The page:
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SEVEN WOMEN FOR SATAN
SEVEN WOMEN FOR SATAN
Genres: Indie & Art House, Horror, Science Fiction & Fantasy
The French film banned in France! This rarely seen Euro shocker is a sexy version of the story of Count Zaroff, the man whose favorite past time was hunting humans on his private island. Seven Women for Satan is a styli...  more »

     

Movie Details

Genres: Indie & Art House, Horror, Science Fiction & Fantasy
Sub-Genres: Indie & Art House, Horror, Science Fiction & Fantasy
Format: DVD
Number of Discs: 1
SwapaDVD Credits: 1
Total Copies: 0
Members Wishing: 2

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Movie Reviews

Stylish, erotic horror film of the 1970s
Neil H. | Middletown, CT United States | 05/16/2006
(4 out of 5 stars)

"Some fans of the European horror genre love this movie. Those used to the faster-paced American horror movies probably won't, since it does move rather languidly especially in the first third or so. The film is not as well known as some others largely because of being banned in its own country, France, which pretty much killed any chance it had for success there.

The original title was Les Week-ends Malefiques du Comte Zaroff (The Malefic Weekends of Count Zaroff), but this re-release with dubbed English was retitled Seven Women for Satan, a title which makes no sense whatever. There are indeed seven lovely young women, but they have virtually nothing to do with each other and nothing in the film has anything to do with Satan.

While some reviewers have called this a remake of the 1932 film The Most Dangerous Game, it actually is a sequel to that rather than a remake. The protagonist is the son (played by Michel Lemoine, who also directed) of the Count Zaroff of the earlier film. The newer Count Zaroff on horseback chasing a naked girl through the fields and woods in the first few minutes of the film is really the only thing that follows the theme of the earlier movie. That looks a bit corny to us now because more or less the same thing has been done so many times, perhaps most memorably in The Naked Prey. But after that the movie goes its own original way.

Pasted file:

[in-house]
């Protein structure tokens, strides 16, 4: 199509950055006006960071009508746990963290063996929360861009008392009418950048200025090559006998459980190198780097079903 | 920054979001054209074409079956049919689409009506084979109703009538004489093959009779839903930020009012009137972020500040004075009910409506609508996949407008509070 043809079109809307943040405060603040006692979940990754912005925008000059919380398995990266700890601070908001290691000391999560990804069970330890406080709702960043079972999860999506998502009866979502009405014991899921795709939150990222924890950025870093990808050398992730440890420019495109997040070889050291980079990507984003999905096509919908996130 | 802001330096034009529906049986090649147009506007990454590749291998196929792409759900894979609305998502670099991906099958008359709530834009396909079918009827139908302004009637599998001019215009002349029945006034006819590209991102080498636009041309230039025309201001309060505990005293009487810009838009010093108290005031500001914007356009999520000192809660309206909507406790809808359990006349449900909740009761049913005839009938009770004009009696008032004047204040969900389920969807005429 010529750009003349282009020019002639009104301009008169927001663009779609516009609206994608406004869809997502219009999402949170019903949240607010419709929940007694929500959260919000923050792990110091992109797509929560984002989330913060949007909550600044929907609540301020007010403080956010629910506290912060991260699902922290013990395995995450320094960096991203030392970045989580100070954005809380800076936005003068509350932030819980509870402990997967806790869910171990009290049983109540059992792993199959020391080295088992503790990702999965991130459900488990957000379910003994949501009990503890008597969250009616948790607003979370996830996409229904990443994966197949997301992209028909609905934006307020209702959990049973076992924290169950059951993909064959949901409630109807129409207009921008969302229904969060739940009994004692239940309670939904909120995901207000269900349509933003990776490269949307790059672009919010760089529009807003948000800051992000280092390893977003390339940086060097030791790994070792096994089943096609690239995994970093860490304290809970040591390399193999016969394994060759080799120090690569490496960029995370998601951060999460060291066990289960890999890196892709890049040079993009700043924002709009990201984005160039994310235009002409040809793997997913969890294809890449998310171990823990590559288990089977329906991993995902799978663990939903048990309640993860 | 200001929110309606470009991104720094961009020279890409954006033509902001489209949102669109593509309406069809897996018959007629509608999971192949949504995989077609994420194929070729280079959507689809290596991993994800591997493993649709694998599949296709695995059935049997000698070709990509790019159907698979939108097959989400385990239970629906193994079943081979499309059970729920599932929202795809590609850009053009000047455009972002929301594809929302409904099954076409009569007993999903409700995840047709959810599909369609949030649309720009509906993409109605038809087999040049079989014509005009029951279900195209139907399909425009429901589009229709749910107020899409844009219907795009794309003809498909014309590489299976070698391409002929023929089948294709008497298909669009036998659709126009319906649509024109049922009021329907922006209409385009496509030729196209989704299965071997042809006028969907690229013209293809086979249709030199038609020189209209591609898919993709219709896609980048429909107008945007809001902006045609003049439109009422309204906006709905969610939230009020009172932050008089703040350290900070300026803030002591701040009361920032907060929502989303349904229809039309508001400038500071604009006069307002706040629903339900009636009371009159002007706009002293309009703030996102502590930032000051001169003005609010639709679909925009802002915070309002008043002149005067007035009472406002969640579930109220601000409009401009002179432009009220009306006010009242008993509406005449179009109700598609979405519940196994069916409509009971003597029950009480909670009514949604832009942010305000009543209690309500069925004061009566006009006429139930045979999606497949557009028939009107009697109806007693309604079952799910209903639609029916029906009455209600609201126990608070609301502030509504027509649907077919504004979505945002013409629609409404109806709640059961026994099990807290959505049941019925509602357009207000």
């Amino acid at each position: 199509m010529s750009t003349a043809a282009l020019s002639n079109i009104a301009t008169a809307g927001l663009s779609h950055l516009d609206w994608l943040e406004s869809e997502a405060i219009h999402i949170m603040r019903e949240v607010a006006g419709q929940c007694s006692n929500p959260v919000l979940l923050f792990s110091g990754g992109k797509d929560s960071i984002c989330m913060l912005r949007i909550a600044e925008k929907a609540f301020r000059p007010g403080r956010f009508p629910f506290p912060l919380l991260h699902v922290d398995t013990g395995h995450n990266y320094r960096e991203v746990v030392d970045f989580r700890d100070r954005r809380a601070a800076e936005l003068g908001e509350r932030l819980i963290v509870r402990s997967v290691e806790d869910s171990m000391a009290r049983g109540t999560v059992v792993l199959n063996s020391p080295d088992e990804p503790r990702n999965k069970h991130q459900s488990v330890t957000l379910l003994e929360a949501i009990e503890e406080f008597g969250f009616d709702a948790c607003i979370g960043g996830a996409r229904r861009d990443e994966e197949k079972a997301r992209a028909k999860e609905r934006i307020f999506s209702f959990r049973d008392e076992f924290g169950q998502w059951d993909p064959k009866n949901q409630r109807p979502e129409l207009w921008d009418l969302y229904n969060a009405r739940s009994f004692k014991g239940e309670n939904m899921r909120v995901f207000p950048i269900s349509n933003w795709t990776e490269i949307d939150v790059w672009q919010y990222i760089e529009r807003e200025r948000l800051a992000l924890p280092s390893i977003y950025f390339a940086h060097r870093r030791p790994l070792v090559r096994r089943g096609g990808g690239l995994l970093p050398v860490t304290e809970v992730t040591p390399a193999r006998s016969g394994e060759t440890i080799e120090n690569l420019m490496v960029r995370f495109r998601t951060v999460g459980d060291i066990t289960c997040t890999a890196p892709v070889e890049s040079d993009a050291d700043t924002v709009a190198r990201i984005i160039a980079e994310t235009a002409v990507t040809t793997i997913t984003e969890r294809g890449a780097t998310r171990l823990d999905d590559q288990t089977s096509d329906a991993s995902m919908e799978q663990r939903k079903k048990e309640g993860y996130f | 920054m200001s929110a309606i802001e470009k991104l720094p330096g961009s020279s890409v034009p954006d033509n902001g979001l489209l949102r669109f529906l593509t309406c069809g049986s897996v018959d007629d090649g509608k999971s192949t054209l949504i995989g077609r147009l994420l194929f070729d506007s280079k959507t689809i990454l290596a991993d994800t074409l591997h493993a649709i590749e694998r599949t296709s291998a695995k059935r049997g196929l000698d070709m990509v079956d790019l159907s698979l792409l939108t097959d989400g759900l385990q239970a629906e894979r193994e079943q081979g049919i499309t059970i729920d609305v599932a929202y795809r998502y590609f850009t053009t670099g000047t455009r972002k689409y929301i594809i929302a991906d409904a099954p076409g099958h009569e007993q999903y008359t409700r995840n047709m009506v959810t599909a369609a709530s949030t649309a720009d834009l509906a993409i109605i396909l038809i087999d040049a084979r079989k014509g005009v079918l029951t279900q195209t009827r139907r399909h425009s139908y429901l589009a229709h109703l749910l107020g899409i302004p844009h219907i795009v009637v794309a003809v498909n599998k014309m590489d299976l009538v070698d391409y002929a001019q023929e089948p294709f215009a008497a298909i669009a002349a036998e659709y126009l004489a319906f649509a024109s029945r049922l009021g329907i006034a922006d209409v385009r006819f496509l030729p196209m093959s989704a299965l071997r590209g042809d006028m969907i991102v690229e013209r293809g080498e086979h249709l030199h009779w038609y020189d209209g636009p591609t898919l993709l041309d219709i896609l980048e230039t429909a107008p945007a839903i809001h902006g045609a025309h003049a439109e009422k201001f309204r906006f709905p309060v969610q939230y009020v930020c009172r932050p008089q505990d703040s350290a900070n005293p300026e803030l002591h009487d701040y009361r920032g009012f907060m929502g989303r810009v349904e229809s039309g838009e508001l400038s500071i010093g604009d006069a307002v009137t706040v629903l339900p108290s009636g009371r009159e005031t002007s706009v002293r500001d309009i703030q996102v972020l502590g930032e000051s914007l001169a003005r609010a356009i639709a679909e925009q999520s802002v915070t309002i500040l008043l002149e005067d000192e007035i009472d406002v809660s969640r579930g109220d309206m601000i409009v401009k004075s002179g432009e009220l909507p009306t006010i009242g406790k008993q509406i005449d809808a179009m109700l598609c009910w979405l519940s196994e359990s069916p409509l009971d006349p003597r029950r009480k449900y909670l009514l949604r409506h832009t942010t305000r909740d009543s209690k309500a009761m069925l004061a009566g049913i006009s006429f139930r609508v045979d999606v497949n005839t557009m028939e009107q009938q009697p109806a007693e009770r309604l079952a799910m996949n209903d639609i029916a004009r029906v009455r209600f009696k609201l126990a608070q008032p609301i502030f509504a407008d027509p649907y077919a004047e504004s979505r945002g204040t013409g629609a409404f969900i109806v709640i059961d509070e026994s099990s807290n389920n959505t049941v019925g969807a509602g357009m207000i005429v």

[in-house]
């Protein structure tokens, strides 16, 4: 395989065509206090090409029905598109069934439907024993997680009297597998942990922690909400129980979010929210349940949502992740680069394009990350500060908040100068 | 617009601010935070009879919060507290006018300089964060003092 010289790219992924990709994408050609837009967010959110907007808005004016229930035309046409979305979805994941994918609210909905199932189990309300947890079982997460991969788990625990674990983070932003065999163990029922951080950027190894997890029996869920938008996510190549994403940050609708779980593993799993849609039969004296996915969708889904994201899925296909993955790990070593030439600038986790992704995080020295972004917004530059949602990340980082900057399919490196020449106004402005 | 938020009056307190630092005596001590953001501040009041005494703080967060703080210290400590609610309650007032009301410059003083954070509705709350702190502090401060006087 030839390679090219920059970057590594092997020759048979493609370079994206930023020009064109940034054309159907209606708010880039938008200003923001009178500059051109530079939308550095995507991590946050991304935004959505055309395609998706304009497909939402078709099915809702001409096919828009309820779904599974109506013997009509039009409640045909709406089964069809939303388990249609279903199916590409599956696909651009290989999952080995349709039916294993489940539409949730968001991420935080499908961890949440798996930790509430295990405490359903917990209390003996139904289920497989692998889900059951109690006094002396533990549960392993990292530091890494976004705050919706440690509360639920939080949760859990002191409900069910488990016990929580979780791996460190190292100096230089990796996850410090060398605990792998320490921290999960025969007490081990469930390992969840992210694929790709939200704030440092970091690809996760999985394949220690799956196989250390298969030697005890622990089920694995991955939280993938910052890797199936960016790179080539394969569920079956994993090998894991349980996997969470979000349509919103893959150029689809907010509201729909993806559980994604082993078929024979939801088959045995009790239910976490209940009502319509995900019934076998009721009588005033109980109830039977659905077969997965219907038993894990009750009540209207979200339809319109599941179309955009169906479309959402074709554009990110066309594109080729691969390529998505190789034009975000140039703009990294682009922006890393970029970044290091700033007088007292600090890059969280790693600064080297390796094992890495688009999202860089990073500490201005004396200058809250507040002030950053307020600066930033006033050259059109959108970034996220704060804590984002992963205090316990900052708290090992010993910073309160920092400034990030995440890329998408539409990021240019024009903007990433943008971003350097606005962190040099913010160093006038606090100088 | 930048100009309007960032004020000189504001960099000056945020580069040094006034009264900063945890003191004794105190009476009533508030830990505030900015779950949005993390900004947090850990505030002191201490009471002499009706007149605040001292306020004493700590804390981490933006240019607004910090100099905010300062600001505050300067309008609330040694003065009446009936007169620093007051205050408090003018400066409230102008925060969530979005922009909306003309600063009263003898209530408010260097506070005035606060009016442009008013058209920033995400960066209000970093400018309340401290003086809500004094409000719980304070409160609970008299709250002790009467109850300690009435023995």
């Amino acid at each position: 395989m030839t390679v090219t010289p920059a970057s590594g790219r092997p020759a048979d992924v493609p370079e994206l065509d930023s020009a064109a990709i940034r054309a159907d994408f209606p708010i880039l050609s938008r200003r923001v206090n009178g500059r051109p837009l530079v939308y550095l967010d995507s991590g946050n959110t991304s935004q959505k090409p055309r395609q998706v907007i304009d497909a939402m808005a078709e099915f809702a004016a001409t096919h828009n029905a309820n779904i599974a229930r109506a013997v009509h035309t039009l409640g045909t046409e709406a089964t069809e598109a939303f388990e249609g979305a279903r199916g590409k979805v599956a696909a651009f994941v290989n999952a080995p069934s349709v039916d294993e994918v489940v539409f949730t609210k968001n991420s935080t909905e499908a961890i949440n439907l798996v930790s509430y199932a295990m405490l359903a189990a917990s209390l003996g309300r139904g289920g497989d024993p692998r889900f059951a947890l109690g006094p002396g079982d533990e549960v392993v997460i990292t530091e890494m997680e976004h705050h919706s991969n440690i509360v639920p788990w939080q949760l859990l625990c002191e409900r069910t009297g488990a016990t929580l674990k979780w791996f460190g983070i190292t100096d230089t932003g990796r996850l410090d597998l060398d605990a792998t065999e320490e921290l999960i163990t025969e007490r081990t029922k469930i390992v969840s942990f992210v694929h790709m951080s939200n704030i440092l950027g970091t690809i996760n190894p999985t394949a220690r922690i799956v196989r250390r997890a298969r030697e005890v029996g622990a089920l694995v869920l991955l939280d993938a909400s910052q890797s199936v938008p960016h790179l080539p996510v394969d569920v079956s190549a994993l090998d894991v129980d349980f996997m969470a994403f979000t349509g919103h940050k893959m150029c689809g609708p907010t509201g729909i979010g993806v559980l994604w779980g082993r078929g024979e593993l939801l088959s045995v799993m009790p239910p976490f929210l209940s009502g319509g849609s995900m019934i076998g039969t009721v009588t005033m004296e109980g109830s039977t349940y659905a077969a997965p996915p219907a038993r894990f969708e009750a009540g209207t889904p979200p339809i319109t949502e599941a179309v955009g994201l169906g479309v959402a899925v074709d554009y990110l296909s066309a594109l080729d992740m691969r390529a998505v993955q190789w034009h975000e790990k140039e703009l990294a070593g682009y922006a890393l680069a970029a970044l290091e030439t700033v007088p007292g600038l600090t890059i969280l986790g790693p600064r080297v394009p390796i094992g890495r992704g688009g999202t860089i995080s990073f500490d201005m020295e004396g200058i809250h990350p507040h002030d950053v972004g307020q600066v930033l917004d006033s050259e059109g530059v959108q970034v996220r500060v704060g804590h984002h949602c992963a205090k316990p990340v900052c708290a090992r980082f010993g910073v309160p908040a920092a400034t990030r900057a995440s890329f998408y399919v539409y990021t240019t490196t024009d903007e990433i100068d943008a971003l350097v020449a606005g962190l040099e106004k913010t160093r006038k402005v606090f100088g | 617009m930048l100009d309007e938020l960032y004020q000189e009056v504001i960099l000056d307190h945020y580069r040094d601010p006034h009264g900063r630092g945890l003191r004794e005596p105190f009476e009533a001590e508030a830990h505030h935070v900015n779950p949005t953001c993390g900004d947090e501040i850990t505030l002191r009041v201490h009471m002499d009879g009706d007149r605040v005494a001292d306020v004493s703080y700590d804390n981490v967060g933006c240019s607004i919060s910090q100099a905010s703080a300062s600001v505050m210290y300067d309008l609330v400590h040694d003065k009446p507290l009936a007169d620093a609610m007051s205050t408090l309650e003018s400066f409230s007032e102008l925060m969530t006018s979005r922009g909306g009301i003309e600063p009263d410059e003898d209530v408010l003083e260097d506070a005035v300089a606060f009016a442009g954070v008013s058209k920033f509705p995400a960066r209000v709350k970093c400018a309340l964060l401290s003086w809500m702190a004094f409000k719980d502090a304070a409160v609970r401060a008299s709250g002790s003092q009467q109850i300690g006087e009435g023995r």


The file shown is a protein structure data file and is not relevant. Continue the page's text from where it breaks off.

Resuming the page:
It is an exploitation film, yes, in that there's a good deal of full nudity and sexual content. But it's really more than just an exploitation film and shouldn't be dismissed as just that. I would strongly recommend that anyone who gets the DVD watches the movie first, then looks into the extras on the disc which include an interview with Lemoine and a lot of other material that helps one understand the film better. Then perhaps watch the film a second time. I did, and found it more coherent and not so slow-moving the second time.

There is no insert of any kind included with the disc, but the extras on it more than make up for that. The transfer looked very good to me, except for some brief speckling in one scene about a third of the way through. If there were any other visual problems I just didn't notice them. It's enhanced for wide screen and has closed captioning in English if you need it, which does not always match the dubbed English but is close enough."
Interesting at least
Chris | Australia | 03/12/2005
(3 out of 5 stars)

"Kevin Jones is spot-on in his review of this film, it is somewhat slow paced and the film transfer quality is slightly disappointing. Like many similar European films, the plot is abstract enough to be original, yet thin enough to be seen as no more than an excuse to link some exotic exploitation scenes together. The movie trades on the vision of its key scenes, most memorable including the woman chased through the field, the erotic use of champagne, the two way mirror and the couple who meet their fate in the torture chamber. The movie is well edited and acted and Howard Vernon pops up again as the mysterious butler. Overall the movie has a very voyeuristic feel about it, interesting to look at, but too slow paced to really draw anyone in to it."